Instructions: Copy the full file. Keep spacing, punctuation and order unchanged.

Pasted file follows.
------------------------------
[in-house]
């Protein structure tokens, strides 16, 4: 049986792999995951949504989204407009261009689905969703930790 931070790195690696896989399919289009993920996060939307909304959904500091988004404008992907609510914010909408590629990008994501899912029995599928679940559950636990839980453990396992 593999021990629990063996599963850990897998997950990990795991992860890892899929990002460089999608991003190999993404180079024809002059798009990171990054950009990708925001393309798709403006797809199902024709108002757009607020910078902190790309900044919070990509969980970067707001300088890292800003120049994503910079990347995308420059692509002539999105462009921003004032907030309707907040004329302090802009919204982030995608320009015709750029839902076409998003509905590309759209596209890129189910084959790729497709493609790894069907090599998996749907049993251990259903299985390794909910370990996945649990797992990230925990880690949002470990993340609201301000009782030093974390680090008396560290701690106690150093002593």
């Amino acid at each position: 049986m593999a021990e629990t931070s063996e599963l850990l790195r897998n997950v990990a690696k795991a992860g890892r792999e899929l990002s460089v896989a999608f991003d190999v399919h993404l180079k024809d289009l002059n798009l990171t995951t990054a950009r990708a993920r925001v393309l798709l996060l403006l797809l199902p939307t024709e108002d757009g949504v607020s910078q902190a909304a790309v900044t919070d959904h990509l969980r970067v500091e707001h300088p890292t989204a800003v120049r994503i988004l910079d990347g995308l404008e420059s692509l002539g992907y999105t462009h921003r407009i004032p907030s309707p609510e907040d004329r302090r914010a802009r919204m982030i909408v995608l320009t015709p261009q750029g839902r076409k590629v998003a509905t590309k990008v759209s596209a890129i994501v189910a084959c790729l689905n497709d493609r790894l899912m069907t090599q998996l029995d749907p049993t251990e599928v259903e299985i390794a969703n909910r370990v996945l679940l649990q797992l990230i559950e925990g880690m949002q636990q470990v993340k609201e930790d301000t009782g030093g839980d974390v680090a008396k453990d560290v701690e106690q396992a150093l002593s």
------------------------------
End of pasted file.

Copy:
[in-house]
């Protein structure tokens, strides 16, 4: 049986792999995951949504989204407009261009689905969703930790 931070790195690696896989399919289009993920996060939307909304959904500091988004404008992907609510914010909408590629990008994501899912029995599928679940559950636990839980453990396992 593999021990629990063996599963850990897998997950990990795991992860890892899929990002460089999608991003190999993404180079024809002059798009990171990054950009990708925001393309798709403006797809199902024709108002757009607020910078902190790309900044919070990509969980970067707001300088890292800003120049994503910079990347995308420059692509002539999105462009921003004032907030309707907040004329302090802009919204982030995608320009015709750029839902076409998003509905590309759209596209890129189910084959790729497709493609790894069907090599998996749907049993251990259903299985390794909910370990996945649990797992990230925990880690949002470990993340609201301000009782030093974390680090008396560290701690106690150093002593």
């Amino acid at each position: 049986m593999a021990e629990t931070s063996e599963l850990l790195r897998n997950v990990a690696k795991a992860g890892r792999e899929l990002s460089v896989a999608f991003d190999v399919h993404l180079k024809d289009l002059n798009l990171t995951t990054a950009r990708a993920r925001v393309l798709l996060l403006l797809l199902p939307t024709e108002d757009g949504v607020s910078q902190a909304a790309v900044t919070d959904h990509l969980r970067v500091e707001h300088p890292t989204a800003v120049r994503i988004l910079d990347g995308l404008e420059s692509l002539g992907y999105t462009h921003r407009i004032p907030s309707p609510e907040d004329r302090r914010a802009r919204m982030i909408v995608l320009t015709p261009q750029g839902r076409k590629v998003a509905t590309k990008v759209s596209a890129i994501v189910a084959c790729l689905n497709d493609r790894l899912m069907t090599q998996l029995d749907p049993t251990e599928v259903e299985i390794a969703n909910r370990v996945l679940l649990q797992l990230i559950e925990g880690m949002q636990q470990v993340k609201e930790d301000t009782g030093g839980d974390v680090a008396k453990d560290v701690e106690q396992a150093l002593s």